It’s only really as the Doctor and Donna move through the Toymaker’s Gothically manifested dimension — an exquisitely designed realm of dank hotel corridors, pupaphobe-triggering marionettes, and creepy carny puppet shows — that ‘The Giggle’ pauses to catch its breath. It’s in these moments director Chanya Button lets Davies’s otherwise relentless script breathe, augmenting the specials’ ongoing conversation with the show’s own legacy. It’s here that the Doctor is brutally confronted with his past companions’ fates, and it is here that his increasingly fraught sense of self (“Without the TARDIS, without the sonic, without the Time Lord, what am I?”) is interrogated by the God-like Toymaker. “I made a jigsaw out of your history,” Harris’ Toymaker teases, referencing and then discarding the Whoniverse canon’s more outré recent revelations with outlandish ease. It’s a fascinating way to put a pin in the Timeless Child and Flux of it all, Davies simply suggesting that “The Canon” is just one great game.

Speaking of games, mere moments later, the trio — the Doctor, Donna, and the Toymaker — find themselves back in 2023, the elemental ne’er-do-well turning soldiers into balloons while dancing to ‘Spice Up Your Life’. It’s a particularly bananas tonal shift in an episode filled with them, and one that leads the Toymaker and the Doctor directly into their final game.

Without getting into the specifics of it all, if you’re reading this then you likely know that Ncuti Gatwa’s Fifteenth Doctor makes an earlier introduction than many would’ve expected in this finale. That said introduction involves the newest custodian of the TARDIS playing a universe-stakes game of literal catch, in his underpants, and he still manages to arrive on the scene as a force of wit, warmth, sass, and spunk tells you all you need to know about how much of a treat we’re in for come Christmas Day. As the dramatic peak of a 60th anniversary celebration, Y-front-clad ball games (steady!) really shouldn’t work. It is, of course, ludicrous, But it’s also such a uniquely, singularly Who thing to do that it plays out as if it simply couldn’t have been anything else. Gatwa’s arrival within that pivotal moment of transition — for the show and for Tennant’s Fourteenth Doctor — is sensational, the actor’s unique Scottish-Rwandan brogue and hopeful energy sparking a multitude of possibilities for just who the next Doctor will be. Instantly though, he feels *right*.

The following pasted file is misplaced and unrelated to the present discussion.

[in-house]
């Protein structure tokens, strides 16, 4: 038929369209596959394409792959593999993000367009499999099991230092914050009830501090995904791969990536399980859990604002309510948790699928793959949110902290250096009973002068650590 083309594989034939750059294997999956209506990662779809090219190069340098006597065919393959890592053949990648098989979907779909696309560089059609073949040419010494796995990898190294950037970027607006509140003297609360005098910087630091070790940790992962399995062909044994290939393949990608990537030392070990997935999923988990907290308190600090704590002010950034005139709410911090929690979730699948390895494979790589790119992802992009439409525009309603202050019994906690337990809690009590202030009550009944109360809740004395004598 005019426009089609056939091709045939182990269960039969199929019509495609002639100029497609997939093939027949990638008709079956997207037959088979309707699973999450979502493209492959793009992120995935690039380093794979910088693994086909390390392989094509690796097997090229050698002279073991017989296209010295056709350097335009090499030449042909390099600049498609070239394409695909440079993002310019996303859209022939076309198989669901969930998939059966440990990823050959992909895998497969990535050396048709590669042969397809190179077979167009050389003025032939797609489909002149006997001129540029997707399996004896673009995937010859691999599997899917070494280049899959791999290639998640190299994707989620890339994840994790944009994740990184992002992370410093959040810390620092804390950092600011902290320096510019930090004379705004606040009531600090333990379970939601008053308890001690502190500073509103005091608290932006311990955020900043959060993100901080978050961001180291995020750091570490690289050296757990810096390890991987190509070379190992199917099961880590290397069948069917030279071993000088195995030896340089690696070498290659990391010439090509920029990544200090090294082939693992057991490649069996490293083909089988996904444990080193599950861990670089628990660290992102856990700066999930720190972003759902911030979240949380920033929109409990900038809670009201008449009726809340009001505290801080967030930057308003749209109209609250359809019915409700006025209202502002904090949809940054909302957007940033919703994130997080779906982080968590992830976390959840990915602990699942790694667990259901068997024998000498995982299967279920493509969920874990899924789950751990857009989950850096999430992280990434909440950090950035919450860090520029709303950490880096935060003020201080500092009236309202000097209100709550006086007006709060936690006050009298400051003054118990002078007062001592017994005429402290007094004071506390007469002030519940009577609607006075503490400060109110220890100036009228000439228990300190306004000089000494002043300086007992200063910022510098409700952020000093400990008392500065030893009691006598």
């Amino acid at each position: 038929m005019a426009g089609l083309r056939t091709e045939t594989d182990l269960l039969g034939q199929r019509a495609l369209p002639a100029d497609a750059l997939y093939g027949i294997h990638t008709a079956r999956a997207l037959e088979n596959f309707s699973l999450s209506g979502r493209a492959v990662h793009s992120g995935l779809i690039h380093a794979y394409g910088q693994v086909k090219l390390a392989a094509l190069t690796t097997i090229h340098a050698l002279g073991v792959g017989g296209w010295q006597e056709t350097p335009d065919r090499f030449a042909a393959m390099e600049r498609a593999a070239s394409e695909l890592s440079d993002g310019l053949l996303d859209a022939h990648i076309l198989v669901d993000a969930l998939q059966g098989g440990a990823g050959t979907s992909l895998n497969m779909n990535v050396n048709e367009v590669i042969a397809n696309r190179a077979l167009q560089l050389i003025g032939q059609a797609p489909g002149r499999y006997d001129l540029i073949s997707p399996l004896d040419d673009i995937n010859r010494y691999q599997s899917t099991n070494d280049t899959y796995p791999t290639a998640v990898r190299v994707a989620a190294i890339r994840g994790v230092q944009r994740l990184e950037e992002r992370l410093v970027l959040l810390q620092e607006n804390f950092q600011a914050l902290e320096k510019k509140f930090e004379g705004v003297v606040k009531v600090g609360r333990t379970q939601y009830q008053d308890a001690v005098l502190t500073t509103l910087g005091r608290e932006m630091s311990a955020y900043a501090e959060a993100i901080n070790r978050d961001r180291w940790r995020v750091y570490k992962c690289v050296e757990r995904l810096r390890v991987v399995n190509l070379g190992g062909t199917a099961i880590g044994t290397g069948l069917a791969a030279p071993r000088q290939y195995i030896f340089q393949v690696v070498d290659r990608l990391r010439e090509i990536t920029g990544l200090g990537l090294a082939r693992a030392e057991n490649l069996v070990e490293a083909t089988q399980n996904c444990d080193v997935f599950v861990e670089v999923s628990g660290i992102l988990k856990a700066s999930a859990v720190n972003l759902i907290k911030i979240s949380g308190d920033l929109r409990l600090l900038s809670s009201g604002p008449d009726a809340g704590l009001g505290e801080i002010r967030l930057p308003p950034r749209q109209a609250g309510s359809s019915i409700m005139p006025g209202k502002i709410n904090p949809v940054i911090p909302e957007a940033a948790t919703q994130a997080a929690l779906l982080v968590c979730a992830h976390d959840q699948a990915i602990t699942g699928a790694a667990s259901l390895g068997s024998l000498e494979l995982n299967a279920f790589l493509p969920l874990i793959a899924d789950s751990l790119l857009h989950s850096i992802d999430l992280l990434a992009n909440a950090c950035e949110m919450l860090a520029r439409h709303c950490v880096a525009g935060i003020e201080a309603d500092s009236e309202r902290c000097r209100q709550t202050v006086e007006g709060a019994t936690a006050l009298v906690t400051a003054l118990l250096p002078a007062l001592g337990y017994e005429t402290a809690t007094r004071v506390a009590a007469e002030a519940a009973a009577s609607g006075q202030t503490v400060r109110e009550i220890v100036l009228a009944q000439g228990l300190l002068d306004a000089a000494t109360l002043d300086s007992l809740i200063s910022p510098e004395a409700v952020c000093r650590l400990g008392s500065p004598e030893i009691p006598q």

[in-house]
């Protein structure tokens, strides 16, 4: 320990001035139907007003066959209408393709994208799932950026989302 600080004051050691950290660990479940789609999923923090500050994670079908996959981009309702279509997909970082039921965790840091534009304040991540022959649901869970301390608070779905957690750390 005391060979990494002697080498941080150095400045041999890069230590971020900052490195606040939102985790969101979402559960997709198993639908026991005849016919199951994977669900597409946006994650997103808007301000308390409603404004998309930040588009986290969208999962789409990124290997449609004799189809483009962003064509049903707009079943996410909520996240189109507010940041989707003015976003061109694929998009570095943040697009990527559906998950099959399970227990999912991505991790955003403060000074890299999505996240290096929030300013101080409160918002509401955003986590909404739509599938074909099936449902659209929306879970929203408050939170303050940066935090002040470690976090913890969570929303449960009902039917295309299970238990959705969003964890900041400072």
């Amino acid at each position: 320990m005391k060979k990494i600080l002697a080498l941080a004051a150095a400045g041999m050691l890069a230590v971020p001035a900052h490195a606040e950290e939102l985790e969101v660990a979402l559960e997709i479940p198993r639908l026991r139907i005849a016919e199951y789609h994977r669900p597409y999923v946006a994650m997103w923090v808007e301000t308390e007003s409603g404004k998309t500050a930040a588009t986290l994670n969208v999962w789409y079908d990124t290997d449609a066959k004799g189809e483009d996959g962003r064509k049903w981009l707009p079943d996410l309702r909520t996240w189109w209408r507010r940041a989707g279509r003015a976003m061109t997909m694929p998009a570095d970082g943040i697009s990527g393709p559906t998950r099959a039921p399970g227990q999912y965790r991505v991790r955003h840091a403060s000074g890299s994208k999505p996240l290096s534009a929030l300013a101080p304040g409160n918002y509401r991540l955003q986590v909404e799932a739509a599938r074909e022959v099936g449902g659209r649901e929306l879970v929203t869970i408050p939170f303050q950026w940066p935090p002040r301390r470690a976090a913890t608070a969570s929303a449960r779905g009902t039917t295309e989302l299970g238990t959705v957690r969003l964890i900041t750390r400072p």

RTD’s final salvo for Who’s 60th celebrations offers a blessedly uncynical and sadly increasingly rare thing; a truly happy ending.

Now, the discourse will indubitably rage on about the ramifications of ‘The Giggle’s canon-busting denouement. Is it a damning indictment of modern franchises and fandom’s refusal to let things go? Or is it more simply a sincerely delivered reminder that — after years spent running on fumes in a universe gone mad — we’re all just a little bit burnt out, all desperately in need of nothing more than to sit and be with the ones we love for a while? The answer is probably, ultimately, somewhere in between. But of one thing we can be sure. RTD’s final salvo for Who’s 60th celebrations offers — in construction, writing, performance, and execution — a blessedly uncynical and sadly increasingly rare thing; a truly happy ending. That Tennant and Tate — who both finish their run here on a real high, as sarky and in-step with one another as ever — get to go out smiling, ending the show’s ongoing accumulation of trauma across NuWho, is a real balm for the soul.

Doctor Who: The Giggle

Overall, ‘The Giggle’ — and by extension these three specials as a collective — successfully act as a heartfelt paean to the messiness and madness of making and watching Doctor Who. They provide a graceful rehabilitation of the show’s recent history, reflect poignantly on Who’s enduring cross-generational appeal, and yet still somehow manage to smoothly clear the field for Ncuti Gatwa’s run as the Doctor. Occasionally they’re a tad unwieldy, with so many ideas that some struggle to breathe as RTD has his cake, eats it, and then duplicates it before going back for seconds. That’s never more apparent than here in this filled-to-bursting finale. But at the same time, they’re also a promise. A promise to embrace the new, to make Doctor Who fun again, and to regenerate the show with enough love coursing through its veins to fill two hearts, to power two TARDISes. And to that we can only really say, one last time, “ALLONS-Y!”

A messy, madcap, yet ultimately fitting finale to Who’s 60th anniversary celebrations, ‘The Giggle’ marks David Tennant’s departure from — and Ncuti Gatwa’s arrival in — the TARDIS with real flair.